Tips for Planning for a Fulfilling Retirement

Most of us have an idea of when we’d like to retire, but it may not be a realistic goal if we are not prepared both financially and emotionally. Whether retirement is right around the corner or down the road a bit, it’s important to understand and implement some best practices for achieving a happy, fulfilling retirement. Kyle Exline, Executive Director at The Clare, the premier Continuing Care Retirement Community located along Chicago’s Magnificent Mile, shares his expert advice based on years of experience in the industry on what to do and not to do to prepare for your golden years.

What to Do:

  • Have a plan in place:
    To turn your idea of the ultimate retirement life into a reality, you must have a good plan in place. And the sooner you do this, the better. According to a recent survey of Baby Boomers by the American Association of Retired Persons, 40% plan to work “until they drop,” but that doesn’t have to be you! Residents at The Clare are happy and successful in their retirement because they planned ahead and envisioned exactly what they wanted out of their retirement years.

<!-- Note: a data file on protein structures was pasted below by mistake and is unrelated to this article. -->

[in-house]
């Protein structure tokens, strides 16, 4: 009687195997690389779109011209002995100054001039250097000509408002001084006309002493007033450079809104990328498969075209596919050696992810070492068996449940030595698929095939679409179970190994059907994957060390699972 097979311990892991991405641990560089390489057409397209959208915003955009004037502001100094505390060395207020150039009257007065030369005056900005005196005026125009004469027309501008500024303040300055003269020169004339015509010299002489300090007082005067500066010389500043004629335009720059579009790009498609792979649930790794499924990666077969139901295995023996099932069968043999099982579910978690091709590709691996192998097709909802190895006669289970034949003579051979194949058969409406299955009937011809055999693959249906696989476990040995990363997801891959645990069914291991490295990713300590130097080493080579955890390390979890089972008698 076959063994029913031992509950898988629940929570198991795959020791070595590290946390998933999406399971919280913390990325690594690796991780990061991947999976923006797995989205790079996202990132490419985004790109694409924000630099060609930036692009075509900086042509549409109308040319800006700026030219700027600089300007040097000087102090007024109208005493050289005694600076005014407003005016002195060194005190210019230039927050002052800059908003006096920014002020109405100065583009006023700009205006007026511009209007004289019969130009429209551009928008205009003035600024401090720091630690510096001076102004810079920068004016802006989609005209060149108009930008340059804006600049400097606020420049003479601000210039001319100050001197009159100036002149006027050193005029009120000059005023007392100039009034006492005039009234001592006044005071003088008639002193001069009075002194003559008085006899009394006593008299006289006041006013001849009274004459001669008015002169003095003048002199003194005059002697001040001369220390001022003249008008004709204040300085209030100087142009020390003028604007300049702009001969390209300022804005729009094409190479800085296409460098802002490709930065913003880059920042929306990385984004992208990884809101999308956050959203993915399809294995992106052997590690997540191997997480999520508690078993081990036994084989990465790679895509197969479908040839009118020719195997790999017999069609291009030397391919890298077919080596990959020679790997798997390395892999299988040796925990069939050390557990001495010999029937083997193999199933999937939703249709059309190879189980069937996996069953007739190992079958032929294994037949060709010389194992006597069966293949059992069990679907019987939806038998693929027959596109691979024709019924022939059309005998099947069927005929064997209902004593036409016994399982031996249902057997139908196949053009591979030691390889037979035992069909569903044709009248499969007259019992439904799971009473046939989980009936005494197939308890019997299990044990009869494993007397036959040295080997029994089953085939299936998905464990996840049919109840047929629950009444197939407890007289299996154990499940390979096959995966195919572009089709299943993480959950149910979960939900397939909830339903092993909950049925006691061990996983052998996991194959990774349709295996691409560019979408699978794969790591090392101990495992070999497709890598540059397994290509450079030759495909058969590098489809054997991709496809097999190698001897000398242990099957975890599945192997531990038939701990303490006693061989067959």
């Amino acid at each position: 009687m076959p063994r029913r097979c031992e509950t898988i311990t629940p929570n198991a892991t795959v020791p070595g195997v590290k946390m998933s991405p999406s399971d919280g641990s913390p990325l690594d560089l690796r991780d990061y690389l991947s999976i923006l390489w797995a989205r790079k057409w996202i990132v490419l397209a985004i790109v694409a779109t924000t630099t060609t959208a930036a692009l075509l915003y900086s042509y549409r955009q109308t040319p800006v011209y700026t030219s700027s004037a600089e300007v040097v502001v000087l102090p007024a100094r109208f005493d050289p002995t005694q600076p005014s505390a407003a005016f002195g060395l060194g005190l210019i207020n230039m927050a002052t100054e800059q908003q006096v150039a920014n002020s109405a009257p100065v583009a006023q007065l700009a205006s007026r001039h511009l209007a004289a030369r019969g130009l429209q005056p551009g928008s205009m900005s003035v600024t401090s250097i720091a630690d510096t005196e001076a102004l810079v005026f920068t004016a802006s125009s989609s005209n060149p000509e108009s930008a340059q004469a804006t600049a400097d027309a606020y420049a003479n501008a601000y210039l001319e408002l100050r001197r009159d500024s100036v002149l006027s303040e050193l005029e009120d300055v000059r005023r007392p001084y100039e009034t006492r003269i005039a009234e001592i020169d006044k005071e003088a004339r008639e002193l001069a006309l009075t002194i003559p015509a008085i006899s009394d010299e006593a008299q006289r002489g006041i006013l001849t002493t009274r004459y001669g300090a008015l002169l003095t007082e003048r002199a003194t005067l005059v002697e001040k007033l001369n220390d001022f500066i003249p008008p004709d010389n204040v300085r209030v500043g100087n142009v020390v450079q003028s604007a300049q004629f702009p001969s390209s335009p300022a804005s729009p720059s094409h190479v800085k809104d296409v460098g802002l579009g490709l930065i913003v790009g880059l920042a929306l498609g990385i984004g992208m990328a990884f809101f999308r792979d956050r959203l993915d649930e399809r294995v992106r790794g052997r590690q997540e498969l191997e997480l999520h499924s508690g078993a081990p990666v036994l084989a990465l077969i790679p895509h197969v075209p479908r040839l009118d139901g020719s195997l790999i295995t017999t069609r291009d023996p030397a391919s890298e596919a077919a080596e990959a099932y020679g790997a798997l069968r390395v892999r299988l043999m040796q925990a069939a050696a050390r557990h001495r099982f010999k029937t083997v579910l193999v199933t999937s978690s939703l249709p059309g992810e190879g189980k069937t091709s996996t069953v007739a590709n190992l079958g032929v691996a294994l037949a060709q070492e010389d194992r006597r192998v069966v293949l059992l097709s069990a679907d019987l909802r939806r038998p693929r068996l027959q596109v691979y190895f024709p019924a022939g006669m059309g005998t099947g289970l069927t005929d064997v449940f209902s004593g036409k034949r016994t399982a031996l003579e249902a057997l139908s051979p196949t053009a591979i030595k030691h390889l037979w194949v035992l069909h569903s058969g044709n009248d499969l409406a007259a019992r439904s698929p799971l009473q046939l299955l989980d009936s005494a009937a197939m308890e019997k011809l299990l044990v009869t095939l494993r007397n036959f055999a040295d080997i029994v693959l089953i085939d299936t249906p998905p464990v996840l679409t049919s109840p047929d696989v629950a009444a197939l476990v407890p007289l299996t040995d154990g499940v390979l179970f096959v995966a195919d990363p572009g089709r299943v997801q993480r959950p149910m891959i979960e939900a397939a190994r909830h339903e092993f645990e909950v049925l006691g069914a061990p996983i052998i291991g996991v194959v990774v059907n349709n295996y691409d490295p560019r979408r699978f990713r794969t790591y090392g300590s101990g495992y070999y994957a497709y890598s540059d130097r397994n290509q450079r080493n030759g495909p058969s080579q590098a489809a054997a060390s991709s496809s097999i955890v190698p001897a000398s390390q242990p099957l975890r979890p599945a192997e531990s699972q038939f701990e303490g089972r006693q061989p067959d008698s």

• Evaluate your long term care insurance options:
    Make sure you know what your insurance covers and what your options are in terms of long term health care. With the insurance landscape changing there is a lot of misconceptions about your options. Expecting Medicare to cover everything 20 years from now is not a good strategy.
  • Be prepared for the unexpected:
    As retirement nears it’s a good idea to evaluate your assets and what you can easily liquidate. Often times we see seniors that are cash poor because their assets are tied up in real estate. A serious health issue could be around the corner and you’ll want to be sure that you are financially prepared.

What Not to Do:

  • Not budgeting:
    A recent Gallop pole shows that 2/3 of Americans do not budget. This can destroy any hope of a comfortable retirement. The importance of budgeting yourself so that your expenses do not exceed your monthly income cannot be overstated. One-third of senior households have no money left over each month or is in debt after meeting essential expense. Having a plan in place will help to maintain your lifestyle on a budget.
  • Ignore guidance and advisors:
    Not utilizing the guidance of a financial/tax advisor to maximize your retirement can be a serious mistake. As you near retirement there are significant tax implications depending on what you do with your money. Make sure you are getting sound advice from an expert in this field.
  • Relying of Social Security:
    According to a recent study by the Statistic Brain Research Institute, 36% of Americans over the age of 65 rely completely on social security. It is difficult for anyone to predict what the future holds for social security. One thing is for sure, relying on it as your only source of income is never a good idea.